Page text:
Saddam's weakest point was the Shia rebellion in 1991. Basra had fallen into our hands. "The police and security services were all done for," Ebedulrehhem Salim recalls. But then came Ali Hassan Al Majeed, sometimes known as "Chemical Ali" or "the Damned." He was a Sunni who had been imprisoned by Saddam after his coup attempt in 1979.
In April 1992, Iraqi troops marched on Basra to put down the rebellion. They were met by only small arms fire from Iranian soldiers protecting the rebels. The Iraqis took no harm and soon left. It was clear that without heavy weapons, the rebels could not defeat them. So Saddam sent Chemiali out to meet with the leaders of the rebellion and make a deal: if they surrendered immediately, he would spare their lives.
Chemical Ali returned home triumphant and was given command of an army of 50,000 men. He defeated the rebels within a few weeks and forced them back across the border into Iran. This was the last battle between Iraq and Iran during the war.
After this victory, Saddam promoted Chemical Ali to general and gave him control of security forces in several other provinces too. This made Chemical Ali one of the most powerful people in Iraq. In 1996, he tried to make another coup but it failed when his supporters were caught by surprise at a meeting place they had chosen.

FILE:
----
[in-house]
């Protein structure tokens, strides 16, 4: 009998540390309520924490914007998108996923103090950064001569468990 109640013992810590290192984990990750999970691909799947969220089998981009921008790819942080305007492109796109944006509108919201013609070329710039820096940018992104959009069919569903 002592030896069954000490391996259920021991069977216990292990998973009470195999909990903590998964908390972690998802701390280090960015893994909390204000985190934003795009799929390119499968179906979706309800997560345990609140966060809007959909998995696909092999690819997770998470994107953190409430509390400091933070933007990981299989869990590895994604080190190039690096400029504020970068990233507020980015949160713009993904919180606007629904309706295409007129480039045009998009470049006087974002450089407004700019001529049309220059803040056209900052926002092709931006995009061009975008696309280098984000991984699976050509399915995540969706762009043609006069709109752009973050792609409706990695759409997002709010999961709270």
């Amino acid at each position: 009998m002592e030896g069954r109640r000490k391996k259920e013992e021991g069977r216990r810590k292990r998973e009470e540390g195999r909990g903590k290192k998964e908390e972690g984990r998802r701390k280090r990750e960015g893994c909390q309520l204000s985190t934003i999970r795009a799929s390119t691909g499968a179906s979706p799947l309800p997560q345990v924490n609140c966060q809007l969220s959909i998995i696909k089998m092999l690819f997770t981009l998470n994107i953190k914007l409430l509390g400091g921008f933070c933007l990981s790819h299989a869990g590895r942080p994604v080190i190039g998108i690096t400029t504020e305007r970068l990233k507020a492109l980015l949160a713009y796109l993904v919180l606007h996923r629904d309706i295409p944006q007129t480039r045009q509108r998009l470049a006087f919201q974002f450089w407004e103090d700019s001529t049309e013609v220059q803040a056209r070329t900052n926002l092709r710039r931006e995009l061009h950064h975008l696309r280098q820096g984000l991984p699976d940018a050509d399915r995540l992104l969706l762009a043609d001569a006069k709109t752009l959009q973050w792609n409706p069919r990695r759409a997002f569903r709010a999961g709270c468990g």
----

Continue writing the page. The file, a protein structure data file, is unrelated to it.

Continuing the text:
Ali Hassan al-Majid, Saddam Hussein's cousin, was personally in command of the chemical strikes against the Kurds, giving him the moniker "Chemical Ali." Kuwait was invaded by Iraqi soldiers on August 2, 1990. President Bush had given Iraq one month to withdraw from Kuwait before taking action. When Baghdad refused to withdraw, Washington led a coalition of countries in bombing Iraq into submission.
The Gulf War ended on February 28, 1991. United States officials said they had evidence that Saddam Hussein had used poison gas against his enemies including Iran, Kurdish rebels and members of his own population. The U.S. military launched more than 1,500 missiles at forty-seven sites across Iraq with the aim of destroying chemical weapons facilities and replacing Saddam Hussein's army with a civilian force under UN control.